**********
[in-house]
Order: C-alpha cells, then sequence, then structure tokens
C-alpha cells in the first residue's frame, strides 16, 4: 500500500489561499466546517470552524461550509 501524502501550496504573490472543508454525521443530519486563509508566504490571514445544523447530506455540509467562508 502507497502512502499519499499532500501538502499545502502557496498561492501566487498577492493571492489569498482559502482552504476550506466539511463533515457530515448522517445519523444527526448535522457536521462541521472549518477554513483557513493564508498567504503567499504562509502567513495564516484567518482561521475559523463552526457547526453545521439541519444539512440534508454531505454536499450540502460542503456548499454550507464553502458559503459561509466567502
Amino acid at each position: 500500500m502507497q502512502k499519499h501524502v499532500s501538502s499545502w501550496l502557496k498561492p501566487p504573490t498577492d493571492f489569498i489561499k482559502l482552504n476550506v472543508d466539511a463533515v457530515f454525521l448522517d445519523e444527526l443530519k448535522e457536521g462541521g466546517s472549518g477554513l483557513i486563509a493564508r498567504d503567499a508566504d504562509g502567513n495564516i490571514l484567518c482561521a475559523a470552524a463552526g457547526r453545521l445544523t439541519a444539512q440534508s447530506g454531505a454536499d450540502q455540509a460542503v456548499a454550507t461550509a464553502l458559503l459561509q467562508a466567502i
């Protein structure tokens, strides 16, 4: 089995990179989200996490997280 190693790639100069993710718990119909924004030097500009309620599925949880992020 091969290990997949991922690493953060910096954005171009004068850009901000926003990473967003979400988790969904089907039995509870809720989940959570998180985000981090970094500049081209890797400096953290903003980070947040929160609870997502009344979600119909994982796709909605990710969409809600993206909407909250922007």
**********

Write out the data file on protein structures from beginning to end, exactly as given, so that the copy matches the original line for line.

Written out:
[in-house]
Order: C-alpha cells, then sequence, then structure tokens
C-alpha cells in the first residue's frame, strides 16, 4: 500500500489561499466546517470552524461550509 501524502501550496504573490472543508454525521443530519486563509508566504490571514445544523447530506455540509467562508 502507497502512502499519499499532500501538502499545502502557496498561492501566487498577492493571492489569498482559502482552504476550506466539511463533515457530515448522517445519523444527526448535522457536521462541521472549518477554513483557513493564508498567504503567499504562509502567513495564516484567518482561521475559523463552526457547526453545521439541519444539512440534508454531505454536499450540502460542503456548499454550507464553502458559503459561509466567502
Amino acid at each position: 500500500m502507497q502512502k499519499h501524502v499532500s501538502s499545502w501550496l502557496k498561492p501566487p504573490t498577492d493571492f489569498i489561499k482559502l482552504n476550506v472543508d466539511a463533515v457530515f454525521l448522517d445519523e444527526l443530519k448535522e457536521g462541521g466546517s472549518g477554513l483557513i486563509a493564508r498567504d503567499a508566504d504562509g502567513n495564516i490571514l484567518c482561521a475559523a470552524a463552526g457547526r453545521l445544523t439541519a444539512q440534508s447530506g454531505a454536499d450540502q455540509a460542503v456548499a454550507t461550509a464553502l458559503l459561509q467562508a466567502i
């Protein structure tokens, strides 16, 4: 089995990179989200996490997280 190693790639100069993710718990119909924004030097500009309620599925949880992020 091969290990997949991922690493953060910096954005171009004068850009901000926003990473967003979400988790969904089907039995509870809720989940959570998180985000981090970094500049081209890797400096953290903003980070947040929160609870997502009344979600119909994982796709909605990710969409809600993206909407909250922007």